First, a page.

The Miracle of Magnesium
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By Carolyn Dean, MD, ND
Magnesium deficiency triggers or causes the following 22 conditions; the introduction of magnesium, either by a high-magnesium diet, with green drinks, or magnesium supplements, can help alleviate these conditions:
- Anxiety and panic attacks
- Blood clots
- Bowel disease
- Diabetes, Syndrome X,
and Metabolic Syndrome
- Heart disease
- Kidney Disease
- Liver Disease
- Musculoskeletal conditions
- Nerve problems
- Obstetrics and Gynecology–premenstrual syndrome, dysmenorrhea (cramping pain during menses), infertility, premature contractions, preeclampsia, and eclampsia in pregnancy, lessens the risk of cerebral palsy and Sudden Infant Death Syndrome (SIDS)
- Raynaud’s Syndrome
- Tooth decay
Science and medicine have both turned their backs on magnesium. Science opts out because the scientific methodology is defined by being able to test one thing at a time ending up with one result. Science finds magnesium too difficult to corral, partly because it is responsible for the correct metabolic function of over 350 enzymes in the body. The creation of ATP (adenosine triphospate) the energy molecules of the body, the action of the heart muscle, the proper formation of bones and teeth, relaxation of blood vessels, and the promotion of proper bowel function are all under the guidance of magnesium.
Why Don’t We Hear More About Magnesium?
Medicine has turned its back on magnesium because most of the funding for medical research now comes from drug companies. Magnesium is not a patented drug and therefore will not be studied by drug companies, except to try to disprove its action.
While researching my book, “The Miracle of Magnesium,” I found that doctors have been prescribing magnesium for heart disease since the 1930s. A review of seven major clinical studies showed that IV magnesium reduced the odds of death by more than half in patients suffering acute myocardial infarction (heart attack). One study, LIMIT-2, developed a protocol for giving magnesium as soon as possible after onset of the heart attack and before any other drugs. If those criteria were followed, heart muscle damage was greatly reduced, and neither hypertension nor arrhythmia developed.
Magnesium and the Heart
During and after a heart attack, people can suffer the following:
- Extension of the area of heart damage as calcium floods into the muscle
- Blood clotting, which blocks blood vessels in the heart muscle
- Decreased blood flow as blood vessels go into spasm
- Arrhythmia as the areas where muscle contraction in the heart originate are damaged
Magnesium is able to:
- Dilate blood vessels
- Prevent spasm in the heart muscle and blood vessel walls
- Counteract the action of calcium, which increases spasm
- Help dissolve blood clots
- Dramatically lessen the site of injury and prevent arrhythmia
- Act as an antioxidant against the free radicals forming at the site of injury 1-4
One of the main reasons that heart drug digoxin becomes toxic is because there is not enough magnesium in the body.5
A drug trial called ISIS sought to disprove the effects of magnesium. In the ISIS trial the protocol was not followed in that magnesium was not the first drug given, and often it was not given for many hours or days after a heart attack was well established, causing widespread damage and blood clotting. Yet, drug reps can dutifully tell their doctor clients that ISIS proved that magnesium is worthless for heart disease! 6 Since the LIMIT-2 and ISIS trials, another smaller trial with only 200 people who were given IV magnesium at the onset of a heart attack, experienced a 74 percent lower death rate. 7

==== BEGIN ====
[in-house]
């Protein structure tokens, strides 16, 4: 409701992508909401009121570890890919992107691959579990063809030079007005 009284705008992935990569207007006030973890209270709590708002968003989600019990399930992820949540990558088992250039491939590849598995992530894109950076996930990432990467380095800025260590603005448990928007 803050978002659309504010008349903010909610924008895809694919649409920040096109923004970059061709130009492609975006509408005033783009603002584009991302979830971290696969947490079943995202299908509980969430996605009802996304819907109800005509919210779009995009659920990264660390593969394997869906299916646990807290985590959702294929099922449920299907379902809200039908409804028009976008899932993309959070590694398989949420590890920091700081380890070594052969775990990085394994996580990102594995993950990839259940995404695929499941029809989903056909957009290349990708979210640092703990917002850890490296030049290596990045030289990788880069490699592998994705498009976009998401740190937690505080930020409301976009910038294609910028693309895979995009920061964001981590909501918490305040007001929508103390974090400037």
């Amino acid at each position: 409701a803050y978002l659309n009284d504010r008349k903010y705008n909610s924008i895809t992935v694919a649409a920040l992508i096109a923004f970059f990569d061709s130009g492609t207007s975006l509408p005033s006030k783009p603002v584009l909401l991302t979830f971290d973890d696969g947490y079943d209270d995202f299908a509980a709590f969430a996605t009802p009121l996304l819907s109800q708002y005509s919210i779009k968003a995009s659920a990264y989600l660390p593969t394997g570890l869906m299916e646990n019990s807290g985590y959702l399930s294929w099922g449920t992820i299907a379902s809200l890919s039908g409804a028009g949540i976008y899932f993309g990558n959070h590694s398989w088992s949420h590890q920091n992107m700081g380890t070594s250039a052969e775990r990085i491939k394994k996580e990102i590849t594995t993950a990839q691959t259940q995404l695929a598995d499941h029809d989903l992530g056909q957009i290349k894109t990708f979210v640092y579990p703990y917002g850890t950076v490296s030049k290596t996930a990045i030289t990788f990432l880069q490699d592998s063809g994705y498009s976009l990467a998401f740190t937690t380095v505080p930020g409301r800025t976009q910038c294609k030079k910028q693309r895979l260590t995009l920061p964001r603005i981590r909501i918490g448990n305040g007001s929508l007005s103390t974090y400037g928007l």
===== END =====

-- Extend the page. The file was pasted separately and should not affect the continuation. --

In spite of the fact that heart drugs, mainly diuretics, have the bad habit of depleting magnesium–along with potassium and even though magnesium is absolutely required for stabilizing heart muscle activity–magnesium is not utilized properly by conventional medicine.
Magnesium’s Role in a Healthy Body
A small group of international magnesium researchers, however, have continued, against all odds, to prove the importance of magnesium not only as a nutrient for thousands of body processes but also as a medicine to treat magnesium-depleted health conditions. Drs. Bella and Burton Altura are two hard-working magnesium heroes! They have performed laboratory research and clinical research to the tune of about 1,000 studies over the past 40 years. The Alturas personally confirmed that the 22 magnesium-related conditions, listed at the beginning of this article, have a solid basis in science.
Dr. Burton Altura said that during his 40 years of research he was appalled at the lack of attention given to this life-saving nutrient. He has all but given up on conventional medicine recognizing the need for magnesium in its protocols for dozens of diseases and welcomed books such as mine to help spread the word. Without million-dollar marketing budgets that drug companies have for their latest drugs, nutrient research plods along–proving over and over again their worth but never being able to get that information out to the public.
Up to 80 Percent of Americans are Magnesium-Deficient
Another reason that Dr. Altura felt magnesium was not given its due is because there has been no lab test that will give an accurate reading of the magnesium status in the tissues. Only one percent of magnesium of the body is distributed in the blood, making a simple sample of magnesium in the blood highly inaccurate. That’s why most doctors who rely on blood tests for magnesium and not magnesium deficiency signs and symptoms and realization that up to 80 percent of the population is deficient, will miss an important diagnosis.
There’s even more to the actual way magnesium works. It exists in the body either as active magnesium ions or as inactive magnesium complexes bound to proteins or other substances. A magnesium ion is a group of atoms that is missing an electron, which makes it excitable as it searches to attach to something that will replace its missing electron.
Magnesium ions constitute the most physiologically active fraction of magnesium in the body; they are free to join in biochemical body processes and are not attached to other substances. 8 Most clinical laboratories only assess total “serum” magnesium, which mixes up both active and inactive types.